Wednesday, 16 September 2009

Railways (18): LNER Days

Extracts from ‘Modern Locomotives of the L.N.E.R.’ published in 1938

There is but little doubt the steam locomotive cab still claim first place in meeting the varying conditions which arise in ordinary railway working, and is almost unassailable against the challenge of its competitors, electric power and internal combustion engines, and entitled to priority in the alluring influence which railways have over so many of us.

Whilst the union of the British Railways into four large groups under the Railway Act of 1921 has necessarily reduced by standardisation the number of different types of locomotives, as well as their numerical strength, it has also led to the introduction of many new and interesting designs and has imparted a gratifying stimulus to locomotive building and performance.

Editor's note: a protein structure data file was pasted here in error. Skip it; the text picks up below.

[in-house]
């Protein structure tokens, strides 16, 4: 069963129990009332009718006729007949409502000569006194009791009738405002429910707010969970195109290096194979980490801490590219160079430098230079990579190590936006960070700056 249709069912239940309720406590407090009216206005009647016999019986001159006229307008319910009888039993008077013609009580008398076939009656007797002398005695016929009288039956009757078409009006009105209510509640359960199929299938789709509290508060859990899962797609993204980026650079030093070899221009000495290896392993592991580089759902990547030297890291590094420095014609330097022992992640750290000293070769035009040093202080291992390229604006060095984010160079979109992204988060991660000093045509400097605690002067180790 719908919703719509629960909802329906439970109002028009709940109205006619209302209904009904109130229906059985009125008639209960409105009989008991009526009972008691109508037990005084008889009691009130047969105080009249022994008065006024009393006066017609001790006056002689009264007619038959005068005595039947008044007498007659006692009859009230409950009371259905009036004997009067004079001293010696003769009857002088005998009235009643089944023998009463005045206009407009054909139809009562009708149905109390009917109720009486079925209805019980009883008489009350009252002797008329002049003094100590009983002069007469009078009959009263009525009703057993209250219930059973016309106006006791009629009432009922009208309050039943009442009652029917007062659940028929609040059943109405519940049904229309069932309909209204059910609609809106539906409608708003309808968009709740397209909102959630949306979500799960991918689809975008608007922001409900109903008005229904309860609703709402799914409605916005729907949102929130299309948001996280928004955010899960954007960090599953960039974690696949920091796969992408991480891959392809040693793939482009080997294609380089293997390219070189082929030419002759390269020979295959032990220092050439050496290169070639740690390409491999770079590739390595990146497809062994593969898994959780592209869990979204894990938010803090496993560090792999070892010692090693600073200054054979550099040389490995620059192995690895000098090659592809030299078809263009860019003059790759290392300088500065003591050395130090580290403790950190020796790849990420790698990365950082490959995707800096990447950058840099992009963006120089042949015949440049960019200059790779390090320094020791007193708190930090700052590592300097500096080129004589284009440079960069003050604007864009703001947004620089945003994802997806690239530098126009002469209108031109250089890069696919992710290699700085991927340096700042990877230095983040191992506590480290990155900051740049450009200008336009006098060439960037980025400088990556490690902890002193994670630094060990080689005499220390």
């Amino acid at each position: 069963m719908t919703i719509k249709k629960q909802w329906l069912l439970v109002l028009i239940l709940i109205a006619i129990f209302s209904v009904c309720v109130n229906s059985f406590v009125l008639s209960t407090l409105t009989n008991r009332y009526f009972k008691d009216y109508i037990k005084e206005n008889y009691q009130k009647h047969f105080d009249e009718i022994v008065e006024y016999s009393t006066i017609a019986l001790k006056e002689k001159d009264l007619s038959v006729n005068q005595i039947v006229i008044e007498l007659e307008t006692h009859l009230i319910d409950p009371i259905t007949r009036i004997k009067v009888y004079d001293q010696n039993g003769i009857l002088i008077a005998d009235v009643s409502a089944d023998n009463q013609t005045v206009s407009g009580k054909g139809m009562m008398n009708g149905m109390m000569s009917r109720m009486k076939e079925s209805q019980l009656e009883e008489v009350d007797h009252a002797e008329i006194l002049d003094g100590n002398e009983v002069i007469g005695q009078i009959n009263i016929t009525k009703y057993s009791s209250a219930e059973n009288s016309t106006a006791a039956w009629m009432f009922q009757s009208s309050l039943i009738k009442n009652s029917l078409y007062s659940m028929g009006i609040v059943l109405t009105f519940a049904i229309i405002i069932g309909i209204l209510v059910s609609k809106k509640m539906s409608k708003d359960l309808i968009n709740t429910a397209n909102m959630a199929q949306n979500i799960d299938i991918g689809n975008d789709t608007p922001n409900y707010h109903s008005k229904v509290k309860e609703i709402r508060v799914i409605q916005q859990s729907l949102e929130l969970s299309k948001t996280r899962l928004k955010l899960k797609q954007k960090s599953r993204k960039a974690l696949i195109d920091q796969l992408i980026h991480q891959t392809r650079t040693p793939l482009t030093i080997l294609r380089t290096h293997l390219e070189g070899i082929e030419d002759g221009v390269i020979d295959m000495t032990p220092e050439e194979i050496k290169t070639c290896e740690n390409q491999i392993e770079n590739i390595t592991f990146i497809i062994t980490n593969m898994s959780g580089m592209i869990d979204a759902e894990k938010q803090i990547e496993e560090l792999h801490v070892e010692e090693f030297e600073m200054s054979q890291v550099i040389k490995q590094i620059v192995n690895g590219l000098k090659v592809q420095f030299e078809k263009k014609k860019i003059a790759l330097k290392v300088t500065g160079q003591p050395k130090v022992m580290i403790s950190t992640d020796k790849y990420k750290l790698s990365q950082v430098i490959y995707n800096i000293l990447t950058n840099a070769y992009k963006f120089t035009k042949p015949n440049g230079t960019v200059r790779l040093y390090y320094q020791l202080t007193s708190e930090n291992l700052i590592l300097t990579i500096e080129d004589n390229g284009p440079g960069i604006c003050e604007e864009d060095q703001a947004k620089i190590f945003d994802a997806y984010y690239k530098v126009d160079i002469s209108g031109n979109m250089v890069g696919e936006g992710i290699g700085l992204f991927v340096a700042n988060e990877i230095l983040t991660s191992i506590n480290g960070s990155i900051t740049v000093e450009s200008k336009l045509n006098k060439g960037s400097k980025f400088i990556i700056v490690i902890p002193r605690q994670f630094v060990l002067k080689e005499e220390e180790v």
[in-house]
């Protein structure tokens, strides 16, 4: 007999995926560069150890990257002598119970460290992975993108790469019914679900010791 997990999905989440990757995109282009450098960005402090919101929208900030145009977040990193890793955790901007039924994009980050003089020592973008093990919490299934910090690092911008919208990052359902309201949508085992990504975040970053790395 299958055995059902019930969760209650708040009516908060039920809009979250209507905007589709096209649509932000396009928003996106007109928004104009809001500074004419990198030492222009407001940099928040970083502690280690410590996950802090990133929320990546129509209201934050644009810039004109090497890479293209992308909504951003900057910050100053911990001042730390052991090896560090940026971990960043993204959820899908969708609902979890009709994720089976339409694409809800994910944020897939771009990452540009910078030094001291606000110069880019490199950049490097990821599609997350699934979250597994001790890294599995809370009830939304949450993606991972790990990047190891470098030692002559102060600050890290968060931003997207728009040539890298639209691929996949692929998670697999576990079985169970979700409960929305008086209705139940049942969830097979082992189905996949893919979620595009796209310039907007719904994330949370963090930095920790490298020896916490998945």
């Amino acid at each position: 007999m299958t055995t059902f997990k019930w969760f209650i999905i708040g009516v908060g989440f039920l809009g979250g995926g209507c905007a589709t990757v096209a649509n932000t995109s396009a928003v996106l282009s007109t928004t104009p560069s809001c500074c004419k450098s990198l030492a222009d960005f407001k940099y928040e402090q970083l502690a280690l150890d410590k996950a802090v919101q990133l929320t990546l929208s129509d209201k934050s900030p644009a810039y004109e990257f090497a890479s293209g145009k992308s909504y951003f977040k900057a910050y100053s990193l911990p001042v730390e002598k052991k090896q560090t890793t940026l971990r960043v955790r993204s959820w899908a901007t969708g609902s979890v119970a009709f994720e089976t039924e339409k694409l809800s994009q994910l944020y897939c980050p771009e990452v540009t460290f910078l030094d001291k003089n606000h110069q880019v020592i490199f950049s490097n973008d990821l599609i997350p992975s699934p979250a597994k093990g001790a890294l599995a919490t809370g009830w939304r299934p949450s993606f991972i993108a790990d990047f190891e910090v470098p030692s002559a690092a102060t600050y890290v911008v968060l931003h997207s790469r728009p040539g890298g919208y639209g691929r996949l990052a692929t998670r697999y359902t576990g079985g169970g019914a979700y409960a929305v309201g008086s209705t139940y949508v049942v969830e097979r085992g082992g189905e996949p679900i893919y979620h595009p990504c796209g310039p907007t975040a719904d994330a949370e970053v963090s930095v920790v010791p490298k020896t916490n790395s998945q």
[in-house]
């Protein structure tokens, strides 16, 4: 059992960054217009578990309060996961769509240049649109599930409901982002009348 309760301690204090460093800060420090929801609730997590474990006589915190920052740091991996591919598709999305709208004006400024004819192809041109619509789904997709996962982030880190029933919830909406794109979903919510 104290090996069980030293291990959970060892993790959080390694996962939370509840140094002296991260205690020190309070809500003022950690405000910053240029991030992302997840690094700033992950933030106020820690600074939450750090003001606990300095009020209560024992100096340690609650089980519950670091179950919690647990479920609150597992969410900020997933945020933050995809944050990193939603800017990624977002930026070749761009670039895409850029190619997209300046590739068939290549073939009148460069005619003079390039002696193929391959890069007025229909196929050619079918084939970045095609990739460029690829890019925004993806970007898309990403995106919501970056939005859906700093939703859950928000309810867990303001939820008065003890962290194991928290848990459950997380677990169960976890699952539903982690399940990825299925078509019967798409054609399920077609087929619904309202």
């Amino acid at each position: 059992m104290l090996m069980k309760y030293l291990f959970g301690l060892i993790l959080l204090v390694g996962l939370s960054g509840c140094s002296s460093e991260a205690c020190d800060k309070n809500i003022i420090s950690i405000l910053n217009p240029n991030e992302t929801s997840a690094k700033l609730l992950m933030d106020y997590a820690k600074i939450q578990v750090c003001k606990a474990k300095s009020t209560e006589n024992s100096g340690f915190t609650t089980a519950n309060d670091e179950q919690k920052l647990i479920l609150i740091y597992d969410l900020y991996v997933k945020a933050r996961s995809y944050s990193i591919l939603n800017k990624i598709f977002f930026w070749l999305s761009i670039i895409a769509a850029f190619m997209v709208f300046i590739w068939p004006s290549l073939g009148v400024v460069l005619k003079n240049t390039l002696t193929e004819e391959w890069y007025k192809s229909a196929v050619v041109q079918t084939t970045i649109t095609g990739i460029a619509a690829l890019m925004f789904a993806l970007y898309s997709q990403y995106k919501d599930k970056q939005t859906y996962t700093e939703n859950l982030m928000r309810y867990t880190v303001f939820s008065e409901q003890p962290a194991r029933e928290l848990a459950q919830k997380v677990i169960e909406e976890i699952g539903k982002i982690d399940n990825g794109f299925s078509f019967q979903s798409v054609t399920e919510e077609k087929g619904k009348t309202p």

As the second largest of the four British Railway systems, the London & North Eastern, with a total route mileage of 6590, serves the whole of the east of Great Britain from the Thames to the Moray Firth, in addition to the extensive areas in the centre and west of both England and Scotland. It covers the amalgamation of the following companies: Great Central, Great Eastern, Great Northern, Hull & Barnsley, North Eastern, Great North of Scotland and North British, as well as many small railways. Over 60 per cent of the towns with a population of over 50,000 are directly served by the L.N.E.R., or by other lines in which it has a share. The L.N.E.R. owns 2500 stations and goods depots. Last year (1937) the number of passengers carried exclusive of season ticket holders totalled 165,537,972, also 135,831,123 tons of goods and 3,880,816 head of live stock.